Hein smiles for the camera after signing the local law, accompanied by fellow legislators
and animal rights advocates
KINGSTON – Ulster County Executive Michael Hein signed into law a measure that sets a minimum standard of care for pet sellers in the county and prohibits the sale of pets to persons who are listed on the county’s animal abuse registry.
Hein called animal abuse and neglect “unconscionable,” and said the community has “an obligation to stand up for those that cannot defend themselves.”
He called the measure “a common-sense law” to help combat animal abuse.
“Whether it is making sure pet breeders are required to check and not sell to anyone that is on the Ulster County Animal Abuse Registry, or making sure that there are minimum standards for housing, sanitation, feeding, veterinary care, exercise, those kinds of things; this law ensures that we are not going to have puppy mills in Ulster County,” Hein said.
“The humanity of a society is defined by how we treat our companion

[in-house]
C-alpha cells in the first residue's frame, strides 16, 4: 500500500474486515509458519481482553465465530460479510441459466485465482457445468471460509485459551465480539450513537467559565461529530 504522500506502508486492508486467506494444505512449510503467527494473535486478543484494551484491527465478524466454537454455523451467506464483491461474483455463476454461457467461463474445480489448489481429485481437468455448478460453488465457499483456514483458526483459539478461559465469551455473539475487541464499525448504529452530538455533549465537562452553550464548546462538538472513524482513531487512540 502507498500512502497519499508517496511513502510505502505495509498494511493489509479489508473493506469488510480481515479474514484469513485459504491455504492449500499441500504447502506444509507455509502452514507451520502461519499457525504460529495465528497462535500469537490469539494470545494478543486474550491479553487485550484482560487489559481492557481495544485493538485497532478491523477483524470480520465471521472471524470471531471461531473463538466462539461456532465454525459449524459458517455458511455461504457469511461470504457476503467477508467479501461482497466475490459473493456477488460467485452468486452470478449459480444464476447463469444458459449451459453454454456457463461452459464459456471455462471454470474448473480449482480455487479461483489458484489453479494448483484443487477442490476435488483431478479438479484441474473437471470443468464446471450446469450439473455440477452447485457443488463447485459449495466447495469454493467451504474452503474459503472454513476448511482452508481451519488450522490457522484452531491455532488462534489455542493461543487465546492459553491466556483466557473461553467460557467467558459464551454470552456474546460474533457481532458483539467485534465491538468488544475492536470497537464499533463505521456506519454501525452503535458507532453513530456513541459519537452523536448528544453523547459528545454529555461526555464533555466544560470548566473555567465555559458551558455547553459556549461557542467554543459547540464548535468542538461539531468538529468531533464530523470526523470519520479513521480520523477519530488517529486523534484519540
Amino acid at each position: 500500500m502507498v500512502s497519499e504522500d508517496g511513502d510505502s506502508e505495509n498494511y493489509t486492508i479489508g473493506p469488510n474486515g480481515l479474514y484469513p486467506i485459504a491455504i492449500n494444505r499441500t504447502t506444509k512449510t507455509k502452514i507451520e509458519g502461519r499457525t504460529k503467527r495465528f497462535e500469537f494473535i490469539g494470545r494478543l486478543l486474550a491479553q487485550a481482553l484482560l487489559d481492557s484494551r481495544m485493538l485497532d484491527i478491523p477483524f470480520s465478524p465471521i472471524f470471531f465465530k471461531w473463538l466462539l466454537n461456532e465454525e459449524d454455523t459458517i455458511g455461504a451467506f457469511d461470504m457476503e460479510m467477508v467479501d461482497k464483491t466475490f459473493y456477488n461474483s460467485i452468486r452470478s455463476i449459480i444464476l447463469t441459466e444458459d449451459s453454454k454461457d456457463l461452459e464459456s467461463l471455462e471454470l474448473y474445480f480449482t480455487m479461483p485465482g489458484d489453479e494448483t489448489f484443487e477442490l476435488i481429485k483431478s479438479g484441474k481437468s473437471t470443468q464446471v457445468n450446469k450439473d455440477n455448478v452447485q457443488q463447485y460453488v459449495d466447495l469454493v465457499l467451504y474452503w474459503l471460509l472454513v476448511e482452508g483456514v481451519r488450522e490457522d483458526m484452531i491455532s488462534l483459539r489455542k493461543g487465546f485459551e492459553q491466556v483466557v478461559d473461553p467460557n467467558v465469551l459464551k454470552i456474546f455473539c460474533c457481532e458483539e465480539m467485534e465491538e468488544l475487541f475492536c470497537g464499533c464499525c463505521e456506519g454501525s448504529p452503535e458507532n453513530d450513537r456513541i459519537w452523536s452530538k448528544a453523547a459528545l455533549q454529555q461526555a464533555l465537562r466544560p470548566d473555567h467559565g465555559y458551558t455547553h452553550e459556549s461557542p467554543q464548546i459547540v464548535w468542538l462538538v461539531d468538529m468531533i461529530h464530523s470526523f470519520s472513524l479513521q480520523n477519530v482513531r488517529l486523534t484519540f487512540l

animals – the defenseless pets that many residents depend on for
comfort and protection and that rely on us for their safety and security,”
said County Legislature Chairman Kenneth Ronk.
Former county legislator Brian Shapiro of Saugerties, now the New York State director of The Humane Society of the United States said Ulster “now has an effective law that creates much better standards for dogs and cats that are bred locally as pets.”
The new law builds on the county’s other pet protection efforts including the county dog park in New Paltz, the county’s anti-tethering law, the domestic violence prevention safe pet boarding program, a humane feral cat program and the county’s Animal Abuse Registry.